Price Rise Adds to Economic Woes
THE Indian economy is in dire straits. The government has projected a growth rate of GDP of 5 per cent for 2019-20, a full 2 percentage points less than what was assumed in the budget presented in July 2019. The actual outcome may be worse, with the State Bank of India projecting a growth rate of 4.6 per cent. But the story of the Modi disaster on the economic front does not end here.
The latest news is that retail inflation has risen to 7.35 per cent in December 2019 which is the highest rate of retail inflation since July 2014. While the consumer price index has risen by this rate, the rise in inflation is much higher for food items at 14.12 per cent with the sharp rise in prices of onion, potato, vegetables and pulses. The wholesale price index has also shot up to a seven-month high of 2.6 per cent in December. The retail prices of petrol and diesel have been steadily increased all through 2019 – Rs 5.1 per litre of diesel and Rs 6.3 per litre of petrol. This has contributed to inflation and it seems there will be no respite on this front given the tensions in the Middle-East due to the US aggressive postures towards Iran.
Many economists have noted that the Indian economy is not merely sliding towards a recession but is, at the same time, facing a rising rate of inflation. In other words, the Indian economy is now experiencing “stagflation” – rising prices and slowing output growth.
The budget presented by the finance minister in July 2019 is in shambles. All the figures presented in it have been completely off the mark by huge amounts. The government has taken measures ostensibly aimed at reviving growth even while not admitting officially that the economy has slowed down. But they have all consisted essentially of huge tax concessions to Indian big business and foreign finance capital. The first measure taken was to mollify foreign portfolio investors by removing the surcharge on capital gains tax imposed in the budget. Later, subsidies to the tune of Rs 50,000 crores towards exports and Rs 20,000 crores for real estate and housing were announced. With no improvement in the economy, a whopping 1.45 lakh crores in tax concessions were gifted to the corporate sector, by bringing the corporate income tax rate to a flat 22 per cent (from the existing 30 per cent rate for corporates with annual turnover exceeding Rs 400 crores and from 25 per cent for all other corporate entities). As a result, despite bulldozing RBI into parting with 1.76 lakh crore rupees, the government saw its deficit increase further.
With a slowing economy, the tax collections have also been much lower than estimated, hurting the states in particular, with the centre deferring payments of GST compensation to states. These steps have done nothing to address the crisis of demand in the economy, but merely undermined government revenues. Instead of expanding the allocation for MNREGS, increasing public investment in agriculture, rural infrastructure and the social sectors, and initiating a similar employment programme in urban areas, all of which would have put money in people’s hands and improved economic viability of agriculture, the government has been cutting down allocations in all these areas.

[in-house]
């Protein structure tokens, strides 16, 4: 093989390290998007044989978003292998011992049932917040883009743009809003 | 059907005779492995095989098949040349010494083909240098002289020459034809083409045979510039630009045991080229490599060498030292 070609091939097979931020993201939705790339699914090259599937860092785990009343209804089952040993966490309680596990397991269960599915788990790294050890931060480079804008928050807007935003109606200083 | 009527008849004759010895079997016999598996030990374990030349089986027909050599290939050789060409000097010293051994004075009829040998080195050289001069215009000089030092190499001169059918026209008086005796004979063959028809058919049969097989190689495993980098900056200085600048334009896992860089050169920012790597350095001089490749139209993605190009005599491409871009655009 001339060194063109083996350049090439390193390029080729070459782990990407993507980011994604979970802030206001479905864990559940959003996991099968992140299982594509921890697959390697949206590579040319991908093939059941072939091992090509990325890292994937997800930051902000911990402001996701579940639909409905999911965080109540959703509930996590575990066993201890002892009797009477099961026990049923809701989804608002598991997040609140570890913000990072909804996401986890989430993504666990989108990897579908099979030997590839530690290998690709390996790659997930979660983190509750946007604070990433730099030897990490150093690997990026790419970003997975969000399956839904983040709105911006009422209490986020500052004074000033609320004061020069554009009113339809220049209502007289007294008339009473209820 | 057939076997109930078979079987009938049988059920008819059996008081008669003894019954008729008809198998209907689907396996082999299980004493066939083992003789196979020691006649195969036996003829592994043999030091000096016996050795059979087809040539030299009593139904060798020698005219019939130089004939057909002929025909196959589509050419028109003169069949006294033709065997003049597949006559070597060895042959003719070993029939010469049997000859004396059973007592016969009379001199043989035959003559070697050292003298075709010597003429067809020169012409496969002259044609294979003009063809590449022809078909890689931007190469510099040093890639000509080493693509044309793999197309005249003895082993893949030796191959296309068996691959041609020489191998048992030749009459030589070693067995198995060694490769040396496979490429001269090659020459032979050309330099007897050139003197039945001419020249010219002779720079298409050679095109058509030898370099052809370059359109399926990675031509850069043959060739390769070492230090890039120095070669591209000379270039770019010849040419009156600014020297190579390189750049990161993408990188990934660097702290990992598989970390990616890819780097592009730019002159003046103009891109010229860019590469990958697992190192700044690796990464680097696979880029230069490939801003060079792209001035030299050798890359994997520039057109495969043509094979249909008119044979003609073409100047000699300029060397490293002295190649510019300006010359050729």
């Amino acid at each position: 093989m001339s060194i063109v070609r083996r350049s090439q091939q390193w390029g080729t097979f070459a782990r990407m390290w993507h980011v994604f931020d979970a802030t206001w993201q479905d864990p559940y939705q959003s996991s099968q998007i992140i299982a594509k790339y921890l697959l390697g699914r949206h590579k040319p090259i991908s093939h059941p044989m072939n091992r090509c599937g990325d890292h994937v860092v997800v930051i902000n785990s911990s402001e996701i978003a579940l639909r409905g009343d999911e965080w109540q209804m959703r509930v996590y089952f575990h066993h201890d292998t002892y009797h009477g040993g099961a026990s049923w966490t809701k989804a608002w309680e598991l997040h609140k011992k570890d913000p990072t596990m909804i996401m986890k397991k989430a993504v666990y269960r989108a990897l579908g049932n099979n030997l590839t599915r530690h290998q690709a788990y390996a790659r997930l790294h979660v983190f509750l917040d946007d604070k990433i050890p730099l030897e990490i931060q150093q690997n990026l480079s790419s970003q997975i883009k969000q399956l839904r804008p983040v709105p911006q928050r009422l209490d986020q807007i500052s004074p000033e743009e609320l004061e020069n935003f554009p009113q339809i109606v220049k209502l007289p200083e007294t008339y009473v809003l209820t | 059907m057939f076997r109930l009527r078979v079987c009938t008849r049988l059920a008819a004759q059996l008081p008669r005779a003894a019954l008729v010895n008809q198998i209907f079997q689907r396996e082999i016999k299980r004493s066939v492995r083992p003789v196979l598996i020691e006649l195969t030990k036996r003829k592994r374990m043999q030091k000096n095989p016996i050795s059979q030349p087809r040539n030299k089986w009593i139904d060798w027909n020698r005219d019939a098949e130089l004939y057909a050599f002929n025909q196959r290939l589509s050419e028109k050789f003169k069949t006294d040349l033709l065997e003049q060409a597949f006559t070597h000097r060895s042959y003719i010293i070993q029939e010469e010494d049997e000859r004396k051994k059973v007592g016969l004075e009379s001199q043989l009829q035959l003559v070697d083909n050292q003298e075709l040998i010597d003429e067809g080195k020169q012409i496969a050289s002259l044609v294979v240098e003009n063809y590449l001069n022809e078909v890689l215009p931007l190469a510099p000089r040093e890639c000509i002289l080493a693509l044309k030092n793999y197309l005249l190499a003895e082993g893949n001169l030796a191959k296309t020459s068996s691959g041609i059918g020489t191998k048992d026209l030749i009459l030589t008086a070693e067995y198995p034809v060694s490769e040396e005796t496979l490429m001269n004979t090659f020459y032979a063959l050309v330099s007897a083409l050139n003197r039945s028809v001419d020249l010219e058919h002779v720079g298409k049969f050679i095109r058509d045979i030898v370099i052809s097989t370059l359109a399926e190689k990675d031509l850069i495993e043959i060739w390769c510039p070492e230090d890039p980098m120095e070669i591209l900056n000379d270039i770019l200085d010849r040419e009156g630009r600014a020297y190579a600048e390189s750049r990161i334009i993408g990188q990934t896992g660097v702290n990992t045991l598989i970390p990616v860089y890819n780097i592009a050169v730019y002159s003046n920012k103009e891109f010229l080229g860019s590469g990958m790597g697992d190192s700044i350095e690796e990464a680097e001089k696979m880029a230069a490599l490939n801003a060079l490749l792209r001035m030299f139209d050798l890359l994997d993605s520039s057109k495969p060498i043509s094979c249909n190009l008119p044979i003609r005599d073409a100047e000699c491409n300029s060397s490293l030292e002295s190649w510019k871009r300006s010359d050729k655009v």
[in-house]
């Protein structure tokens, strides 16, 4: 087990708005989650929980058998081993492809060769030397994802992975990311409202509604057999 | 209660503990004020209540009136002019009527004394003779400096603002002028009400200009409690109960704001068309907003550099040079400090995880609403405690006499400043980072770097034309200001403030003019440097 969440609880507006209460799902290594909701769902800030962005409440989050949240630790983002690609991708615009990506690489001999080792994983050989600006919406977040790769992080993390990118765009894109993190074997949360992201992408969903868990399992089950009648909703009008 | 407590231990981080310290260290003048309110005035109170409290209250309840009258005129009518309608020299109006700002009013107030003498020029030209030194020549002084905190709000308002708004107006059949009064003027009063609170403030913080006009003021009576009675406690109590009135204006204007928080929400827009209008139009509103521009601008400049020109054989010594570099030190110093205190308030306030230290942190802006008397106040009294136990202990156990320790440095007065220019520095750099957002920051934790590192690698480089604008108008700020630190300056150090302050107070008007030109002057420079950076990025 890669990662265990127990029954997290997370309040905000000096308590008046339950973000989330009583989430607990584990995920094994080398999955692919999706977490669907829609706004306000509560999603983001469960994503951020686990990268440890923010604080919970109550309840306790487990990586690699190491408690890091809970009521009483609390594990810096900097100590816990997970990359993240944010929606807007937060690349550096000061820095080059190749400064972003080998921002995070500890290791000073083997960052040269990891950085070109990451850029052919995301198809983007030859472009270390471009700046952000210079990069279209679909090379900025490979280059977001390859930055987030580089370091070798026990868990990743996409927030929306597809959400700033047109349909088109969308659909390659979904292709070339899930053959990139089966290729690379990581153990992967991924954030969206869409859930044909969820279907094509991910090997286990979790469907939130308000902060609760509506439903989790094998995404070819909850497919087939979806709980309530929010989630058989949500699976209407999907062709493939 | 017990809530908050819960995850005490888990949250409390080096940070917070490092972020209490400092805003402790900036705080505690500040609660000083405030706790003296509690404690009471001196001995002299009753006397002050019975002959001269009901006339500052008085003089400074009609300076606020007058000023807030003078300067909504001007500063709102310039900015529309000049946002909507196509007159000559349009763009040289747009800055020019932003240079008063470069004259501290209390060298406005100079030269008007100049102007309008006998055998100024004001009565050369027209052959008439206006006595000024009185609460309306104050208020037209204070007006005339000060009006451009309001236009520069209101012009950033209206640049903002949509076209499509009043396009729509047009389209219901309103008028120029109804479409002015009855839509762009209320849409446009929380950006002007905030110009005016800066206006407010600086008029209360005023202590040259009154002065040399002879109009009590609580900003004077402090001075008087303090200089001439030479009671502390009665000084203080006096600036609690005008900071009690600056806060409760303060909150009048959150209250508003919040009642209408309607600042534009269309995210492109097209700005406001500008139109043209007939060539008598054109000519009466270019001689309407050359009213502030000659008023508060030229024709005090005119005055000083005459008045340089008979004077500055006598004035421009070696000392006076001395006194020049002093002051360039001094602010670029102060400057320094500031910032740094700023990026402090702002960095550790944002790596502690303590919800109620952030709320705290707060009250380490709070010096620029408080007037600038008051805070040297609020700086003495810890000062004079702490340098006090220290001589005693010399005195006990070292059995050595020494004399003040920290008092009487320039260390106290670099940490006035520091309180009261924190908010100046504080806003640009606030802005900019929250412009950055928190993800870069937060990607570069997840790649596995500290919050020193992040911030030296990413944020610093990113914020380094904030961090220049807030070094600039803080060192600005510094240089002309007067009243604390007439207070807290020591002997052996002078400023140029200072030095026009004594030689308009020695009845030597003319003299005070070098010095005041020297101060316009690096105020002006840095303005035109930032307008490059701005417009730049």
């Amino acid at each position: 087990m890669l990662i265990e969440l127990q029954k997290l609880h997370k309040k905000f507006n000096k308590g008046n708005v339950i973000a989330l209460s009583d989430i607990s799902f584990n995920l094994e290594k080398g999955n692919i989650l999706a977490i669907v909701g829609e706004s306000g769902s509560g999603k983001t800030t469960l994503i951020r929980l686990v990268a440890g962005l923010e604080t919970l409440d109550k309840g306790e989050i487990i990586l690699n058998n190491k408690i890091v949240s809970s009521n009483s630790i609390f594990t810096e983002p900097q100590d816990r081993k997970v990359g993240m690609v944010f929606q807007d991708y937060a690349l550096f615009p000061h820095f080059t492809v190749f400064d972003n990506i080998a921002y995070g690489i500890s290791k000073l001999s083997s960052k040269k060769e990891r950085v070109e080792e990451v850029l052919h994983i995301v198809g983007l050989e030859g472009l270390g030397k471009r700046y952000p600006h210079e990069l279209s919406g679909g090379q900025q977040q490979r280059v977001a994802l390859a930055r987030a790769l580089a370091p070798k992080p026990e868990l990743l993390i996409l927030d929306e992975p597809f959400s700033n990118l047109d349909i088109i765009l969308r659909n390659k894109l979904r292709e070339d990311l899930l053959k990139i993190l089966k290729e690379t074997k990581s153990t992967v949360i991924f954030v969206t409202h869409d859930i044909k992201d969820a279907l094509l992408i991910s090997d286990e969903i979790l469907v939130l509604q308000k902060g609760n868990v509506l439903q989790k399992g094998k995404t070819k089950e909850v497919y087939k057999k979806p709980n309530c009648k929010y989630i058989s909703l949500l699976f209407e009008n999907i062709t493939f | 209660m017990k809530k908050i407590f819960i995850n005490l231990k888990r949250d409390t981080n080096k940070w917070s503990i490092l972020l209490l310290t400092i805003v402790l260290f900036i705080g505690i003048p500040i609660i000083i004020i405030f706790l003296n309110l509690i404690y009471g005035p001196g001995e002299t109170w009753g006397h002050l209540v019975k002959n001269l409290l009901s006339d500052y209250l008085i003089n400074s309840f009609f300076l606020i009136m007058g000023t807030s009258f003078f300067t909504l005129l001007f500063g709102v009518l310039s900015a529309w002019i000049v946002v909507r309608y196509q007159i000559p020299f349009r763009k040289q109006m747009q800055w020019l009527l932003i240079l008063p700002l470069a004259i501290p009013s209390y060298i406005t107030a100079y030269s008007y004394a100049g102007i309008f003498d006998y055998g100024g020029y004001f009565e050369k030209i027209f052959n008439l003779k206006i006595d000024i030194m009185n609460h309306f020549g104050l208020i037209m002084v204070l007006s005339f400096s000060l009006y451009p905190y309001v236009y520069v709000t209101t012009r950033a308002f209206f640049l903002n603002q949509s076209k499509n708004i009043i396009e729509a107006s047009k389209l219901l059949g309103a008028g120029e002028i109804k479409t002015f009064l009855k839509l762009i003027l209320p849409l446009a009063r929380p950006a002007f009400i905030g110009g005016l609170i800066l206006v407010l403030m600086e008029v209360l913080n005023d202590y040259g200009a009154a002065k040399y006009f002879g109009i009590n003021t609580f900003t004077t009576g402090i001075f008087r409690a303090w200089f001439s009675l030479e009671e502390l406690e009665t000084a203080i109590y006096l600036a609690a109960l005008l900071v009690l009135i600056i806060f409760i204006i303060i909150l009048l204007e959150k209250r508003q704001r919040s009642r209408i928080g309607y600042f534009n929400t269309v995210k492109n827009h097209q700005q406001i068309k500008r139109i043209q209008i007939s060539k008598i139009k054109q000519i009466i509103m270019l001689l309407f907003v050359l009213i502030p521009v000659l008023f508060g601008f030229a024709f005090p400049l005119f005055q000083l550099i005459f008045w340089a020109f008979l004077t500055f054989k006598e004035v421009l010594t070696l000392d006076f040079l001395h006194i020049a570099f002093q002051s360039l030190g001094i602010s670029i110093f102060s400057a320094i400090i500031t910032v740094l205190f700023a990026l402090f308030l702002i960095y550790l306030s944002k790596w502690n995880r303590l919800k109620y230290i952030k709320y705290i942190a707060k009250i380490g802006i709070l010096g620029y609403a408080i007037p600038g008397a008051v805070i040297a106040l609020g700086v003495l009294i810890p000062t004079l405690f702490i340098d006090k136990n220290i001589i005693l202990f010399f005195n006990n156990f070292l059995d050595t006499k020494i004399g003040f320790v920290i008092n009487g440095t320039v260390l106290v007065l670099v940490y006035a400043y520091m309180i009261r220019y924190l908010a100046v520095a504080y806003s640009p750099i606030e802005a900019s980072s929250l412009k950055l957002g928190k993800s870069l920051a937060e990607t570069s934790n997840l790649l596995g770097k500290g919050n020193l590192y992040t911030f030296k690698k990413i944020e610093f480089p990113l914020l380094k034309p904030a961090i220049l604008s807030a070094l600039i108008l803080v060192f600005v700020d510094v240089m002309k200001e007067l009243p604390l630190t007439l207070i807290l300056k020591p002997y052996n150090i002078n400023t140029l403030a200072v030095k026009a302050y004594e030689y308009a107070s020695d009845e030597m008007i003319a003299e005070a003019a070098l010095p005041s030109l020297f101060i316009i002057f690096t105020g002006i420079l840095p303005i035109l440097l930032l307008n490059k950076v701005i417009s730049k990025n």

The much publicised announcement recently of Rs 102 lakh crore of investment in infrastructure over the next six years not only involves a dilution of the commitment to do so in five years, but far worse, is unlikely to happen anywhere on the scale mentioned. The centre says only 39 per cent of the funds for this will come from government of India, another 39 per cent has to come from all the states and the remaining 22 per cent will come from the private sector. With state finances in bad shape after demonetisation, ham handed GST implementation and the centre’s tax giveaways that will hurt tax revenues of states badly, and with the economy on the verge of recession as well as experiencing stagflation, the big announcement is largely hype.
What is happening is that the centre has embarked on disinvestment of PSUs on a massive scale at throw away prices, putting many profitable PSUs on the chopping block and causing the country immense losses, both current and future. This is completely unacceptable.
The government’s own reports show the massive rise in unemployment, the continuing agrarian distress and the absolute decline in real per capita consumer expenditure in rural India of the order of 8.8 per cent between 2011-12 and 2017-18. While all these, primarily caused by neoliberal policies substantially worsened by demonetisation and poorly designed and implemented GST, have caused economic growth to collapse, we now have the additional problem of severe inflation in essential commodities. Given the nature of this government, it will not heed sound advice to reverse these policies and promote demand in the economy as well as improve supply infrastructure through massive public investment. Instead, it will seek to further liberalise the labour and land markets as demanded by international finance capital and Indian monopoly capital.
The common people are faced with the dual burden of depressed wages and rising unemployment on the one hand and price rise of food items and other essential commodities on the other.
There is no other way but to build up popular resistance to the harmful policies of the Modi government and to intensify the class and mass struggles.
(January 15, 2020)